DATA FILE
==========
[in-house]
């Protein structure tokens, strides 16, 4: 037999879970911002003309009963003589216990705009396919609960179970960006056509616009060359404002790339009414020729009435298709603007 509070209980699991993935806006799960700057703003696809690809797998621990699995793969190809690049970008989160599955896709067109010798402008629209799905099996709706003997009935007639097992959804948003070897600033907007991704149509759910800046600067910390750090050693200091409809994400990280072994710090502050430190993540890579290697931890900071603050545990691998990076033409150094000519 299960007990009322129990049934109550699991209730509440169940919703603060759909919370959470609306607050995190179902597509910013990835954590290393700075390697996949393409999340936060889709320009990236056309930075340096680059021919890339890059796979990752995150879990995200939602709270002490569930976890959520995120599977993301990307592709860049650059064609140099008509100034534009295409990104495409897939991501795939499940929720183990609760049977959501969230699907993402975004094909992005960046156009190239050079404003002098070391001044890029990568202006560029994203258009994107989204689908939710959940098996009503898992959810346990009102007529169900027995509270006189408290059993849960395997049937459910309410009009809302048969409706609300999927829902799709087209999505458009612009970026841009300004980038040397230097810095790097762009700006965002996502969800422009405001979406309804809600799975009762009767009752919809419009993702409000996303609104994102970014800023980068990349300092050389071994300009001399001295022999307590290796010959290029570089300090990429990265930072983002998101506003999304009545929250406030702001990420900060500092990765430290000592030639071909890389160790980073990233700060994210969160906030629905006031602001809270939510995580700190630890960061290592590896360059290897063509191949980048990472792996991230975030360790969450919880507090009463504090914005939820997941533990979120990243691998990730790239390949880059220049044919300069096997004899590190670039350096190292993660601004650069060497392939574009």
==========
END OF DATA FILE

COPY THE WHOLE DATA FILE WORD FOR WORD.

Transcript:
[in-house]
């Protein structure tokens, strides 16, 4: 037999879970911002003309009963003589216990705009396919609960179970960006056509616009060359404002790339009414020729009435298709603007 509070209980699991993935806006799960700057703003696809690809797998621990699995793969190809690049970008989160599955896709067109010798402008629209799905099996709706003997009935007639097992959804948003070897600033907007991704149509759910800046600067910390750090050693200091409809994400990280072994710090502050430190993540890579290697931890900071603050545990691998990076033409150094000519 299960007990009322129990049934109550699991209730509440169940919703603060759909919370959470609306607050995190179902597509910013990835954590290393700075390697996949393409999340936060889709320009990236056309930075340096680059021919890339890059796979990752995150879990995200939602709270002490569930976890959520995120599977993301990307592709860049650059064609140099008509100034534009295409990104495409897939991501795939499940929720183990609760049977959501969230699907993402975004094909992005960046156009190239050079404003002098070391001044890029990568202006560029994203258009994107989204689908939710959940098996009503898992959810346990009102007529169900027995509270006189408290059993849960395997049937459910309410009009809302048969409706609300999927829902799709087209999505458009612009970026841009300004980038040397230097810095790097762009700006965002996502969800422009405001979406309804809600799975009762009767009752919809419009993702409000996303609104994102970014800023980068990349300092050389071994300009001399001295022999307590290796010959290029570089300090990429990265930072983002998101506003999304009545929250406030702001990420900060500092990765430290000592030639071909890389160790980073990233700060994210969160906030629905006031602001809270939510995580700190630890960061290592590896360059290897063509191949980048990472792996991230975030360790969450919880507090009463504090914005939820997941533990979120990243691998990730790239390949880059220049044919300069096997004899590190670039350096190292993660601004650069060497392939574009």